Trademarks are one of the oldest forms of protection for intellectual property. However, they continue to be an extremely valuable form of protection to this day. Trademark law provides protection for source identifiers. But what can serve as a source identifier and qualify for trademark protection?
Words and phrases.
One of the most common marks to qualify for protection would be words. Words like Nike and Adidas are some famous marks that have been trademarked. But not every word will qualify for trademark protection. In order for a word to qualify for trademark protection, the word has to be either inherently distinctive or attain secondary meaning in the minds of the consumers. Additionally, the relationship between the mark and the product or services must be assessed to determine whether there is trademark protection. Phrases, just like words, can qualify for trademark protection.
However, generic marks will not qualify for trademark protection. Generic marks are words that describe or identify a category of goods rather than the source itself. One reason why generic marks do not qualify for trademark protection is that it would be very difficult to determine the source of the goods when the mark describes the category itself. Moreover, granting protection for a generic mark could greatly hinder competition and prevent a large number of manufacturers from using a word to describe their products.
Marks such as symbols would be another common type of identifier that are commonly trademarked. Think of Nike’s “swoosh” mark or the logo for Apple. These symbols or logos immediately bring the manufacturer or source into the minds of consumers. Words and symbols are some of the most common things to be trademarked. However, in addition to words and symbols, the courts and the United States Patent and Trademark Office (“USPTO”) have found various other things to be eligible for trademark protection. One of these things would be color.
In some some instances, color can qualify for trademark protection. For example, in Qualitex Co. v. Jacobson Products Co., the court found Qualitex’s unique gold-green color of their press pads qualified for trademark protection. The court held that “[i]t would seem, then, that color alone, at least sometimes, can meet the basic legal requirements for use as a trademark. It can act as a symbol that distinguishes a firm’s goods and identifies their source, without serving any other significant function.” Pretty neat, huh?
However, if the color has a functional purpose, it would most likely not qualify for trademark protection. For example, an aspect of a mark is functional when it is essential to the primary purpose of the product. There is less likely to be trademark protection for a certain aspect of a mark such as color when it would some how inhibit or hinder competition for a market.
Of the various source identifiers that can be protected, scents are one of the unique things that can be trademarked. However, it is most likely that scents need to acquire secondary meaning before they can qualify for trademark protection. For example, when consumers begin to associate a unique kind of scent or smell with a particular source, the scent could have been said to have acquired secondary meaning.
Some examples of a trademarked scent include a floral fragrance used in connection with sewing thread and yarn. (U.S. Reg. No. 1,639,128.) More specifically, the mark on the USPTO website is described as “a high impact, fresh, floral fragrance reminiscent of plumeria blossoms.”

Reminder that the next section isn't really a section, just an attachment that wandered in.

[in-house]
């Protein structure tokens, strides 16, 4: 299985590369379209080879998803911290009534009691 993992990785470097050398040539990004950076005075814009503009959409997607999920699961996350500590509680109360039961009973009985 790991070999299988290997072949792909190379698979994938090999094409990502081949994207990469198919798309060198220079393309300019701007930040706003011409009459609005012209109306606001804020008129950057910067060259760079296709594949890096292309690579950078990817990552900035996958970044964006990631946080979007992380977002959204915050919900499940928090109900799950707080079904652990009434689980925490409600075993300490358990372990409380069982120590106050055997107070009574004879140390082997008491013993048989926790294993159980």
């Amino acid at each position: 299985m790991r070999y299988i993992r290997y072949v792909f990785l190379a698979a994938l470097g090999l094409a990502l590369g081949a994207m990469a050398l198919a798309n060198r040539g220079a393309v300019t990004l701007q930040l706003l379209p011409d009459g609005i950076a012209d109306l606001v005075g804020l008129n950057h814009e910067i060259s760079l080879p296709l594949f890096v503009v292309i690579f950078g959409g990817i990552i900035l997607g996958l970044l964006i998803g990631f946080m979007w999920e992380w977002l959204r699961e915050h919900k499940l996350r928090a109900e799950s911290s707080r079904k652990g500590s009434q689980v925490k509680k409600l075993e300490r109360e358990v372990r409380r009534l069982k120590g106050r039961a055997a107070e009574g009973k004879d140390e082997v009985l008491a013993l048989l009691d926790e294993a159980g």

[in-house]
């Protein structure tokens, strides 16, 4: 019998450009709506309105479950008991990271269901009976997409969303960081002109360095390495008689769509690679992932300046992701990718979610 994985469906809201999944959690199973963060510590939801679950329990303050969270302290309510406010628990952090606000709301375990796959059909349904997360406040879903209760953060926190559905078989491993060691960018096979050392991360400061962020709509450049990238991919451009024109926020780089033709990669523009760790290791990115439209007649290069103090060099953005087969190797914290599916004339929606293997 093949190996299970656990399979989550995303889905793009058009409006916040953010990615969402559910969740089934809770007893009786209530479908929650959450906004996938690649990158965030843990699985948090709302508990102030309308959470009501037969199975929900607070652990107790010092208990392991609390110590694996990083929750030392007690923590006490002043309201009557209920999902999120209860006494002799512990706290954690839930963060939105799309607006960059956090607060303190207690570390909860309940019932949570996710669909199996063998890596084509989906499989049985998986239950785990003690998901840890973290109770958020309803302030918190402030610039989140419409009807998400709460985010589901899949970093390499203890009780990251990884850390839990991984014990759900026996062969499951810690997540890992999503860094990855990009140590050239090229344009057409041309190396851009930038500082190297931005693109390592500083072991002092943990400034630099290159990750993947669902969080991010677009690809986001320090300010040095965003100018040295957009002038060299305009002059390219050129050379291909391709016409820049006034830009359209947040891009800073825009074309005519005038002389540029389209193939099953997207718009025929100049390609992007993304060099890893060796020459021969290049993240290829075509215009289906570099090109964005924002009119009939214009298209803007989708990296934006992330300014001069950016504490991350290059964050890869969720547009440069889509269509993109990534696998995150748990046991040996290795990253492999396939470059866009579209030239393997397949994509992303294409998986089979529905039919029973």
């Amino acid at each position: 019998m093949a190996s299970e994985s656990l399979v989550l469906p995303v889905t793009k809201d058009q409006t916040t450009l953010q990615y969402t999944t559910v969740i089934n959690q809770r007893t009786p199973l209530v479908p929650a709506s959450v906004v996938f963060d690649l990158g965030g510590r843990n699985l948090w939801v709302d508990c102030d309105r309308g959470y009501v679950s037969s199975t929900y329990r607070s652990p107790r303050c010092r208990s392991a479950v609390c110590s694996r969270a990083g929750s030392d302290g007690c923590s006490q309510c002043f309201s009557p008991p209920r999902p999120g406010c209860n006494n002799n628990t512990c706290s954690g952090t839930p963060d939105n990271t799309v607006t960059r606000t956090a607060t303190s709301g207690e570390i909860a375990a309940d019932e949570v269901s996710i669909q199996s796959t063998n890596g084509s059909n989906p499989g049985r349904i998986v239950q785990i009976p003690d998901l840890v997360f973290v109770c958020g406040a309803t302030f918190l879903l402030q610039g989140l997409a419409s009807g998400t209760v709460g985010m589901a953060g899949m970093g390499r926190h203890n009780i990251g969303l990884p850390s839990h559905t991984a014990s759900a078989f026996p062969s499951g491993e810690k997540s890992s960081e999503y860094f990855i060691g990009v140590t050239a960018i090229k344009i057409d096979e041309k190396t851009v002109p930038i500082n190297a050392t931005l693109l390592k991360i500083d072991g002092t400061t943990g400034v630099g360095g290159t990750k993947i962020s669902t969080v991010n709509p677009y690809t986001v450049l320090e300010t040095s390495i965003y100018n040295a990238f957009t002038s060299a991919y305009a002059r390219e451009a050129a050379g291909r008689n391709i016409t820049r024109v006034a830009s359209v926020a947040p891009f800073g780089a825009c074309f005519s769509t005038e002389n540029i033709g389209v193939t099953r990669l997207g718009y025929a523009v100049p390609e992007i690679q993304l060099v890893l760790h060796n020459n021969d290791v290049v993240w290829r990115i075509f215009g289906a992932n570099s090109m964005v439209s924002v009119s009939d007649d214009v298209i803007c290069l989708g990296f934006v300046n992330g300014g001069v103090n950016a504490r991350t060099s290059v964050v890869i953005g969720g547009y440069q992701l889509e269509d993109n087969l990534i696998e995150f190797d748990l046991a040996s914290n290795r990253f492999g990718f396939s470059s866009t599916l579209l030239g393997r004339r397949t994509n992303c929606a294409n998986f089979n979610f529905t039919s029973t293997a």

Sound is another source identifier that can be trademarked. Think of famous tones and jingles that you recognize immediately such as the NBC chime. A sound most likely has to gain secondary meaning before it can be trademarked.
If you want to see or hear some sound trademarks, click here.
What about taste?
Unfortunately, it would be hard for taste to qualify as a source identifier and most likely be ineligible for trademark protection. One reason why may be that there is always a subjective interpretation for tastes and everyone may differ as to how something actually tastes. Trademark law helps provide the consumer with an expectation as to the quality of a product. However, that is difficult to achieve when consumers will have a subjective and varied opinions.
Additionally, when consumers can’t determine the quality of a product until they’ve tried it out, it makes it more difficult for taste to qualify as a source identifier.
What is secondary meaning?
Secondary meaning is when a product’s feature identifies the source of the product rather than the product itself in the minds of the consumers or that there is a second meaning to some aspect of a product’s feature. To determine whether there is a secondary meaning, some factors to consider are:
- the length and manner of use of the mark (how the mark is used and how long),
- volume of sales,
- amount and manner of advertising,
- nature of use of mark in newspaper, magazines and other media,
- consumer survey evidence,
- direct consumer testimony,
- a defendant’s intent in copying the mark’
What do you think about colors, scent, and sounds qualifying for trademark protection? Tell us what you think and leave a comment below!
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Disclaimer: This article is not intended to be legal advice and is meant to be for educational or entertainment purposes only. Please do not use the article or contents of the article without permission. For legal advice and questions, please contact registered Patent Attorney Vincent LoTempio.